Elvis, Little Richard, Alice Cooper, Boy George, Green Day, Duran Duran, Twisted Sister, Adam Ant, Dee Snider, Jared Leto…the list goes on and on. Ranging from punk “guy-liner” to borderline drag, men have used makeup through music history to develop their on-stage persona.
Men who wear makeup in day-to-day life are often ridiculed for embracing a “feminine” look. Through the ‘60s, ‘70s and ‘80s – when homophobic slurs were used without a second-thought and violence towards any “other” groups were systematically practiced – male musicians in makeup were somehow easily embraced. The stage is a safe place to practice non-conformity.
The godfather of the glam rock era of the ‘70s was of course, David Bowie. His gender-bending image extended passed his blouses and kitten heels. His most iconic looks can be credited to the makeup artistry that became definitive of each Bowie era.
Ziggy Stardust – a name that has become synonymous with David Bowie – was created with the help of makeup artist Pierre Laroche. The look was inspired by Kabuki-style makeup. The first step was to apply a thick, white base. Then, the whole eye was painted in waves of red, working passed the brow bone all the way up into the temples. To finish off the look, a space-like, golden circle was carefully painted in the centre of his forehead. In a 1973 interview with Rolling Stone, Bowie explained that he experienced homophobic abuse before fans warmed up to his image. He described his costumes and makeup as being rebellious for the time, and that although it was hard for people to accept, he liked to play up his femininity anyway.
Years later, the vibrant red thunderbolt from Aladdin Sane – Bowie’s sixth studio album – resulted in flocks of young girls trying to recreate the look. In 2012, Kate Moss was pictured on the cover of Paris Vogue paying tribute to the iconic look. Bowie also rimmed his eyes with brown kohl liner on a daily basis, but he believed that you should always let your skin breathe.
During the time of Bowie’s success, his close friend Mick Jagger was also adopting elements of the glam rock aesthetic. A more subtle smokey eye or rim of black liner was worn by Jagger in the late ‘60s and into the ‘70s. His natural features – sharp cheekbones, pillow-like lips and big eyes complimented the way that he did his makeup. He became a sex symbol, for both men and women.
As a teenager, Mike Jagger invited girls over to his house to test out samples of his mother’s Avon collection. He would happily let the girls apply lipstick and mascara on him, and used it as a way to get dates.
In the early stages of the Stones, when they performed in small clubs, audiences were less than accepting. People would scream abusive language at Jagger, like “Queer!” and “Homo!” as he moved his hips furiously across the stage. As glam rock moved its way into the mainstream, The Rolling Stones were embraced by teenagers all over the world. Other band members, like Keith Richards also began to wear makeup. Androgyny was at the heart of rock and roll. In a music form based around rebellion and sex, makeup became a unique way for performers and fans to explore things beyond heteronormativity.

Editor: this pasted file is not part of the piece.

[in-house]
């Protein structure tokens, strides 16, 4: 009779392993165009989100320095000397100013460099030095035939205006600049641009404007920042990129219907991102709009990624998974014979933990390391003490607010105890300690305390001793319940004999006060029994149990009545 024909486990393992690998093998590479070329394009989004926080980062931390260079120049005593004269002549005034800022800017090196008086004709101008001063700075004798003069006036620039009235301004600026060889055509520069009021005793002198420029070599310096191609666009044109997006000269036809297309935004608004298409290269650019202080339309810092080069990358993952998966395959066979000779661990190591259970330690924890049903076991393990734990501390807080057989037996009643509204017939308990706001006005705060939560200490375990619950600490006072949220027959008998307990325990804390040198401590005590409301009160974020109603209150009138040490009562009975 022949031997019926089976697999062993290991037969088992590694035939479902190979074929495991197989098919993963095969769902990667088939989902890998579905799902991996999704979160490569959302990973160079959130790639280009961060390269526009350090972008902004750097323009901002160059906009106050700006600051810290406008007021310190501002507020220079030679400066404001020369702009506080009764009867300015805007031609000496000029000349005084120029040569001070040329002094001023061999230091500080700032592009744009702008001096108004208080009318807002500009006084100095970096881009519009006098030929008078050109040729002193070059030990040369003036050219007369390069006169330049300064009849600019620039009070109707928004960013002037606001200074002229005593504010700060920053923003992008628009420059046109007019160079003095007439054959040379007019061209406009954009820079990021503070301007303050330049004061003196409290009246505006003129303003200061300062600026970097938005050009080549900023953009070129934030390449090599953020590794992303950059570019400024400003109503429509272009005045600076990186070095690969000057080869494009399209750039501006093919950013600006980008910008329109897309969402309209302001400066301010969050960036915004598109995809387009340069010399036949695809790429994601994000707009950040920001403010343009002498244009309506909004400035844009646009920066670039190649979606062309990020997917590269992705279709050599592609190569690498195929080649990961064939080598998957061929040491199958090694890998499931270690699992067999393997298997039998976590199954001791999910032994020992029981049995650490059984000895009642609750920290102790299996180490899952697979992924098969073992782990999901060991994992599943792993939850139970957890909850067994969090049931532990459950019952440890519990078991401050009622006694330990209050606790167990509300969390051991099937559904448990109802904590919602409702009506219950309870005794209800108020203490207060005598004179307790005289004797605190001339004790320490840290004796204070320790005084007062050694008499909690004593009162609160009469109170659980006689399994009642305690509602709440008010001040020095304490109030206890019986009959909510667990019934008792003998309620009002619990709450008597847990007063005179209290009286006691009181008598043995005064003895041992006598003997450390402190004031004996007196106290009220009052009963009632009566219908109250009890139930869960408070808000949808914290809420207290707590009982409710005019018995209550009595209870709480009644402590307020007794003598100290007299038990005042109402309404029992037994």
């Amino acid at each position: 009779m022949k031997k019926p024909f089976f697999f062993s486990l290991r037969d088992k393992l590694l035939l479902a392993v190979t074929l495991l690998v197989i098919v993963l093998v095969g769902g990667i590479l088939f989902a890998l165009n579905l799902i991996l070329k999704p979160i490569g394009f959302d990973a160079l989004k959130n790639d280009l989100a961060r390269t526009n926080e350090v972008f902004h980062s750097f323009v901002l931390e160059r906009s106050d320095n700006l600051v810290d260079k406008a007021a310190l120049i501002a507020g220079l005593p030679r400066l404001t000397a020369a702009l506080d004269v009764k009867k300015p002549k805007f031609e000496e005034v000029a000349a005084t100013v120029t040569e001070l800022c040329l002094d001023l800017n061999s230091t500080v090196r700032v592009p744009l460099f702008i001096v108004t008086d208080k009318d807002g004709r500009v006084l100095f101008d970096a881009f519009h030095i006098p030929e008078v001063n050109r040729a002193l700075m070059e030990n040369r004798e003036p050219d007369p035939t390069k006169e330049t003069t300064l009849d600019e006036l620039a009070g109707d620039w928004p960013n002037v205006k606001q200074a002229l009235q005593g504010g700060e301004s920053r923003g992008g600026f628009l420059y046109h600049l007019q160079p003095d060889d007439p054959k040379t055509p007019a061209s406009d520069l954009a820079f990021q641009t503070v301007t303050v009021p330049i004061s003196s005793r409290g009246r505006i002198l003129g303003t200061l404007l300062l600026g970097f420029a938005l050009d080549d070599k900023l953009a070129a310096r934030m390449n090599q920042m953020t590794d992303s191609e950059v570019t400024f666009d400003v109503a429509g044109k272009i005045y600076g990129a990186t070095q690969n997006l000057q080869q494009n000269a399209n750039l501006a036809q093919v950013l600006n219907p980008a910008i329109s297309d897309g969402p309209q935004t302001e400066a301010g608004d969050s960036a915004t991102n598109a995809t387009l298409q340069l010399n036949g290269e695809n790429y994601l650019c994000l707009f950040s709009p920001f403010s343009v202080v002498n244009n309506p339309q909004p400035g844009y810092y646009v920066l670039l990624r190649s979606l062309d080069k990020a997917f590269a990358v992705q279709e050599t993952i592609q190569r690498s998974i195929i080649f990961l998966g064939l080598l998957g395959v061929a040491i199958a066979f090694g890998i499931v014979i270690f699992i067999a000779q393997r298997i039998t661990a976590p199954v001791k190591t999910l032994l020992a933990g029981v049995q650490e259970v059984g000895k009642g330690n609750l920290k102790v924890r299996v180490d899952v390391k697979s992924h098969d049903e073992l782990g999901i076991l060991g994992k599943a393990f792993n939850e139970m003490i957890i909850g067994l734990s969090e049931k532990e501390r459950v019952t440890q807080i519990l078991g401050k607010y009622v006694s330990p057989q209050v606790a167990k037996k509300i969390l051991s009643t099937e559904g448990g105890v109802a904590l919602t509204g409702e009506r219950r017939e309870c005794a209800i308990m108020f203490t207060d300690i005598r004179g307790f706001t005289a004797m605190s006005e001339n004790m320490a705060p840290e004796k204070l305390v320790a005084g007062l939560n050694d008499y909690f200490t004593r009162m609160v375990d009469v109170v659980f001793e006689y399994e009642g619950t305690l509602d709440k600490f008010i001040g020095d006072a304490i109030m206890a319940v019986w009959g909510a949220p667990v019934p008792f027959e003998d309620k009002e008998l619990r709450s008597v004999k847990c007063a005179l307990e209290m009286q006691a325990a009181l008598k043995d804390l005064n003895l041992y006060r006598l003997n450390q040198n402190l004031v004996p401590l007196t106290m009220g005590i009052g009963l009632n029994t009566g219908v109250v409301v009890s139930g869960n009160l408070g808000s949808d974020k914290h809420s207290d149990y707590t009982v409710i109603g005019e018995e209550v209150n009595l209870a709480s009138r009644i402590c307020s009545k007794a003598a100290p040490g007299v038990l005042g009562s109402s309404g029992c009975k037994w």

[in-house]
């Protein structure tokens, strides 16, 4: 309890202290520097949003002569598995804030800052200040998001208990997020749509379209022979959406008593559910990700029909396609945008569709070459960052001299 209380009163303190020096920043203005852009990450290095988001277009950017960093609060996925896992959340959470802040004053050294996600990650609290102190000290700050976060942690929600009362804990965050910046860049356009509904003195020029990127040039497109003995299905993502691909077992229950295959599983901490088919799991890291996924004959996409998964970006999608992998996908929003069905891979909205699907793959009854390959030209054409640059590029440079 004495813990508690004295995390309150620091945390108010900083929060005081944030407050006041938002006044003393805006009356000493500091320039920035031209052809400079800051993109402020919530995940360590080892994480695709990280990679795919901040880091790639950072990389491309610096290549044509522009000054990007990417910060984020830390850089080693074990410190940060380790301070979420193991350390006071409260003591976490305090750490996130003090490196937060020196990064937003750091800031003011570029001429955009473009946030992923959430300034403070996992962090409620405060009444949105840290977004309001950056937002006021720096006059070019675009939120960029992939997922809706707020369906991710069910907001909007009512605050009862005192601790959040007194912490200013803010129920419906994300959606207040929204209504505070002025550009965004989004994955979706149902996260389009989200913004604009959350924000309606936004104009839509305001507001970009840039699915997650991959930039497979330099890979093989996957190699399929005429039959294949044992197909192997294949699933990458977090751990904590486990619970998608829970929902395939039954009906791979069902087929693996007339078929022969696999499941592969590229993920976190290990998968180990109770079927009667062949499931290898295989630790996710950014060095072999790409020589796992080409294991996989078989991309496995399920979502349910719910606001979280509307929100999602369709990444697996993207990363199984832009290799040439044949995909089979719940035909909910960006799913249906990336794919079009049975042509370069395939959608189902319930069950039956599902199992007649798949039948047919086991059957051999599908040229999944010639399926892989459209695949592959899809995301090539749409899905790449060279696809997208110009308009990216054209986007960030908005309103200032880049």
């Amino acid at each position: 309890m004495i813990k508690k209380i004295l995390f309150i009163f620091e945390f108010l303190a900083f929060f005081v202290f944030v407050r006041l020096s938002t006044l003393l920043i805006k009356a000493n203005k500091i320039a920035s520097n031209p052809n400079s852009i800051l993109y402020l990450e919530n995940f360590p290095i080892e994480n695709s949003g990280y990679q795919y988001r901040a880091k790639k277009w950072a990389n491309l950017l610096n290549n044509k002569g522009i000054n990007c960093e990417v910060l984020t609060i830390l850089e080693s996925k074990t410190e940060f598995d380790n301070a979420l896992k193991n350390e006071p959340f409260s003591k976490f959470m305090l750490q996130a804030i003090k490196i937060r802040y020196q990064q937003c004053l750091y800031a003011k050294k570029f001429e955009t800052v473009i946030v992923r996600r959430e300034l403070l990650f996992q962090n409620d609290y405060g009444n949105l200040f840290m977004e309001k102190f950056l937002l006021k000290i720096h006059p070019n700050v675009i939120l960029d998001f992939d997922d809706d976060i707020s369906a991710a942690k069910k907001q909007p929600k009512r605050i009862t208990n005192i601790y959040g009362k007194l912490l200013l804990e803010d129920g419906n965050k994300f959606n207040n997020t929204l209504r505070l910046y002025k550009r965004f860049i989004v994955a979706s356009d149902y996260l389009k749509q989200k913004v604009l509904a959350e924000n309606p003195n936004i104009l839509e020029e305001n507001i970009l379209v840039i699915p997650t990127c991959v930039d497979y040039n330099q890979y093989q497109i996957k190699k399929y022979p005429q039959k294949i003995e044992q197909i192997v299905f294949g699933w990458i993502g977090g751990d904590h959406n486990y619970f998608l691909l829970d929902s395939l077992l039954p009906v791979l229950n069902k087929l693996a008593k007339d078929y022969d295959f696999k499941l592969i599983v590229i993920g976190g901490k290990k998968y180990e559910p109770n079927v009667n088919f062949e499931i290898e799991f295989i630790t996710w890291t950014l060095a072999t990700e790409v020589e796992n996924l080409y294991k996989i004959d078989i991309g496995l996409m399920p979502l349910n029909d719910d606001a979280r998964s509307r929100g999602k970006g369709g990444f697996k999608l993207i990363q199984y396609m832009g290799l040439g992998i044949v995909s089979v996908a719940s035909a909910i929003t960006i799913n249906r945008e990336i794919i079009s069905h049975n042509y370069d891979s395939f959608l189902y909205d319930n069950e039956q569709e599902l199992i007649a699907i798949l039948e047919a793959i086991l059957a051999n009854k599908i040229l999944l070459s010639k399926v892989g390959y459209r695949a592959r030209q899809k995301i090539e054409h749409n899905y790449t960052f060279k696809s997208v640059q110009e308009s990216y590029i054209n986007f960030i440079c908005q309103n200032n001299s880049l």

Many of the men in music history who wore makeup were white, but in the ‘80s Prince rose to fame. A huge factor of Prince’s success was credited to his development of an image that was extremely different from other artists and bands. Although he took stylistic influence from androgynous men of the ‘70s – including both Bowie and Jagger – he wanted to do something that had never been done before. Prince’s wardrobe consisted of highly embellished details and garments – to leave his face bare would seem unfitting. He often wore a cat eye that framed his piercing, dark eyes. If Prince had a mission statement, it would be to ooze sexuality through his appearance and his music. He was virile. He was feminine.
In the 1984 song “I Would Die 4 U” he sang, “I’m not a woman/I’m not a man/I am something you’ll never understand.” Like Mick Jagger, Prince was a sex icon for every gender. His makeup and feminine grooming worked in a counteractive way where it enhanced his masculinity.
These men were beauty icons. While their music itself was undoubtedly spectacular, they truly embodied what it means to be a visual performer. Their androgynous clothing and makeup captured the attention of fans all over the world. The theatrical nature was relatable to everyone, it was sexually appealing to everyone and it was praised by everyone. Their makeup styles trickled down into the mainstream, influencing the fashion world and everyday people to replicate their looks.
Bowie, Jagger, Prince, and many other male musicians have adopted makeup in their acts as a form of expression, and more importantly – rebellion. *Cue Rebel Rebel*